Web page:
Celebrants flock to parks and outdoor activities on first Easter weekend in three years without COVID restrictions

Easter train rides from Stanley Park sold out on Friday and border crossings into the United States drew long lines all day as British Columbians ditched their vaccination passports and some of their masks

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After COVID-19 canceled Easter and other long-weekend rituals for the past two years, British Columbians looked ready on Friday to celebrate all three major religious holidays this weekend — Vaisakhi, Passover or Easter.

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The sun was barely shining in Metro Vancouver on Good Friday, a public holiday in British Columbia, but a little rain didn’t deter families from grabbing all the tickets for the park’s Easter train rides Stanley. The event, which was canceled in 2020 and 2021 due to the pandemic, sold out on Friday.

“As soon as we heard about it, we bought the tickets online,” said Judy Kim of West Vancouver, who was at the park with her husband, John Ahn, and their children, David, six, and Lina, three. years.

The family had also attended the Christmas train ride at the park and said protocols were stricter then because ticket holders still had to show their vaccination passports, a public health order that has been waived in British Columbia. April 8.

“Now kids can run around everywhere,” Kim said. “It’s much more different now.”

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Federal public health officials have said Canada is in a sixth wave, due to a variant of Omicron that has caused a surge of cases in central Canada.

Called BA.2, it arrived in British Columbia in early 2022 and now accounts for half of the cases in the province. In Stanley Park on Friday, few people wore masks.

The Easter train at Stanley Park in Vancouver was sold out on Friday as families flocked to the Easter-themed event.  Alannah Brietkopf from Coquitlam attended the event with her niece and nephew.
The Easter train at Stanley Park in Vancouver was sold out on Friday as families flocked to the Easter-themed event. Alannah Brietkopf from Coquitlam attended the event with her niece and nephew. Photo by Jason Payne /PNG

“It’s so nice to see people this year,” said Alannah Brietkopf of Coquitlam, who attended the event with her niece and nephew, Keera, eight, and Keegan, five.

She didn’t mind not wearing a mask outside and she once went maskless to a Vancouver Canucks hockey game and an indoor concert. She also had tickets to an indoor concert at the Orpheum on Friday.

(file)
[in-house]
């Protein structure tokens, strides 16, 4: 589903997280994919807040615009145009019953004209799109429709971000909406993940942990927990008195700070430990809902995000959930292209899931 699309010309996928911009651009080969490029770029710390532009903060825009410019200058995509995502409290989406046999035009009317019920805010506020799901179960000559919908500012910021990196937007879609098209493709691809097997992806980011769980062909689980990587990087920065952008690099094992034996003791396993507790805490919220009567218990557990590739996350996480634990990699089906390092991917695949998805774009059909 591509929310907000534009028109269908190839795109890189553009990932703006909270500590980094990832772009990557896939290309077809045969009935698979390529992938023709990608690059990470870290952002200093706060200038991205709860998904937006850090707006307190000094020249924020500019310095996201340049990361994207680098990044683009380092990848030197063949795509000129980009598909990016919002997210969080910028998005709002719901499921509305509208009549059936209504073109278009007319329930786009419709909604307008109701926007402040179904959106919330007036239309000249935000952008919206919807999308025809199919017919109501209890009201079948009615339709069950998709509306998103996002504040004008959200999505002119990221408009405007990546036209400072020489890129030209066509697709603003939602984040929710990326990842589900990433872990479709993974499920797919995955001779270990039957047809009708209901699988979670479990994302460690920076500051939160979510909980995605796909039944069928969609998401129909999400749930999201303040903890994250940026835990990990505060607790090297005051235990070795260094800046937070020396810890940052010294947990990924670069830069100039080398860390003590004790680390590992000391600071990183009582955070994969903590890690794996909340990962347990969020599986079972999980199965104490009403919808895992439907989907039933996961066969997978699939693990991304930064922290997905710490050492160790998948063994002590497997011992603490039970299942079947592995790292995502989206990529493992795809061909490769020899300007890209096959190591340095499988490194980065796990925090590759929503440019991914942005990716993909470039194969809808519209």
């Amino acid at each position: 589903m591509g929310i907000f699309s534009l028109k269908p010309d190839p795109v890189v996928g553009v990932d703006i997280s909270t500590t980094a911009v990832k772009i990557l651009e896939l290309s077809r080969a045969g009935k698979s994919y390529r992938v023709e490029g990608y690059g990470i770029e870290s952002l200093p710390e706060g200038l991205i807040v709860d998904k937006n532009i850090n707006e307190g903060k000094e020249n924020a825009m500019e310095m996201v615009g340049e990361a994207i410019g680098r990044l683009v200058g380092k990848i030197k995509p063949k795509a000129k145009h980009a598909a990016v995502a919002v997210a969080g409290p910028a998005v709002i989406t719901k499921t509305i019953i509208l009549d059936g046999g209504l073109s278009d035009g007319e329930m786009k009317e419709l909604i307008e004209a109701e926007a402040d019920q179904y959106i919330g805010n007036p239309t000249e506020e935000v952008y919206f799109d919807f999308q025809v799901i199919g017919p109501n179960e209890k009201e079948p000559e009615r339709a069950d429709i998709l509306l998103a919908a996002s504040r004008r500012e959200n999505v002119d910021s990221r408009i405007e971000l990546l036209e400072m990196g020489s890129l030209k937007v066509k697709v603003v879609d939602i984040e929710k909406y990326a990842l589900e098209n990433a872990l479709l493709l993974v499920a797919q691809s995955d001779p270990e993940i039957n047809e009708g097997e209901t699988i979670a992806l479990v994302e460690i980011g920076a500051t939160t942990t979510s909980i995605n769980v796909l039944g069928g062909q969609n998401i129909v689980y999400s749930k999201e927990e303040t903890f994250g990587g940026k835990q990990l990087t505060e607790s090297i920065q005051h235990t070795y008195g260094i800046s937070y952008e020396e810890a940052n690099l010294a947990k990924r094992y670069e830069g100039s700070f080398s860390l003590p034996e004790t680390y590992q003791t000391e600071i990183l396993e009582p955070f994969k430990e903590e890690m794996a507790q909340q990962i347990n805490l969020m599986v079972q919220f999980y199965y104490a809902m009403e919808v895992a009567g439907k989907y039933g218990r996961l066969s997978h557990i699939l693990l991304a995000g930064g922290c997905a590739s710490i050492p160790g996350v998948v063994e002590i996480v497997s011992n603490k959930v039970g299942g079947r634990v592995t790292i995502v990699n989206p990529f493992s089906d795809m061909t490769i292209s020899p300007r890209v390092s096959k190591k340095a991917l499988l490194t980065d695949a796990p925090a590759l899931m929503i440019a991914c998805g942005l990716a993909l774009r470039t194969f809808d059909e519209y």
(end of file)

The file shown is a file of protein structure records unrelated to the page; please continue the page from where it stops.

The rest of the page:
“It’s nice to be able to do away with the masks,” Brietkopf said.

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But Becky Liu of Coquitlam and her children Matthew, eight, and Hannah, four, all wore masks at the Stanley Park event.

“Last year, we didn’t go to any parties,” Liu said. “Now we can go out and the kids can go out and play.”

In a rare convergence, Passover, Easter and Ramadan, the Muslim month of daytime fasting, prayer and community, coincide this year. Ramadan ends with the celebration of Eid al-Fitr on May 1 and 2.

Thousands of British Columbians attended services to mark Good Friday to commemorate Christ’s crucifixion nearly 2,000 years ago, three days before he was resurrected on Easter Sunday. The Eastern Orthodox and some Eastern Catholics celebrate Easter on April 24 this year.

The week-long Jewish holiday of Passover began on Friday, with the first ritual dinner called the seder, usually held in homes and community centers to mark the liberation of the Hebrews from slavery in Egypt, led by Moses, he over 3000 years ago. The second night of the seder was to take place on Saturday.

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Meanwhile, Sikh organizers took the decision last month to cancel massive Vaisakhi parades that celebrate spring and the birth of the Khalsa – by Guru Gobind Singh Ji, the 10th Sikh Guru, in 1699 – in Vancouver and Surrey , for the third consecutive year. because of covid.

But there will be a Vaisakhi celebration at the Ross Street temple on Saturday, starting with prayers and hymns at 8 a.m., followed by an outdoor celebration at noon, with live music, a small parade and free vegetarian food, including lentils and rice, jalebi, pakoras and samosas and more, as an act of seva, or selfless service. The event is free but guests are asked to RSVP.

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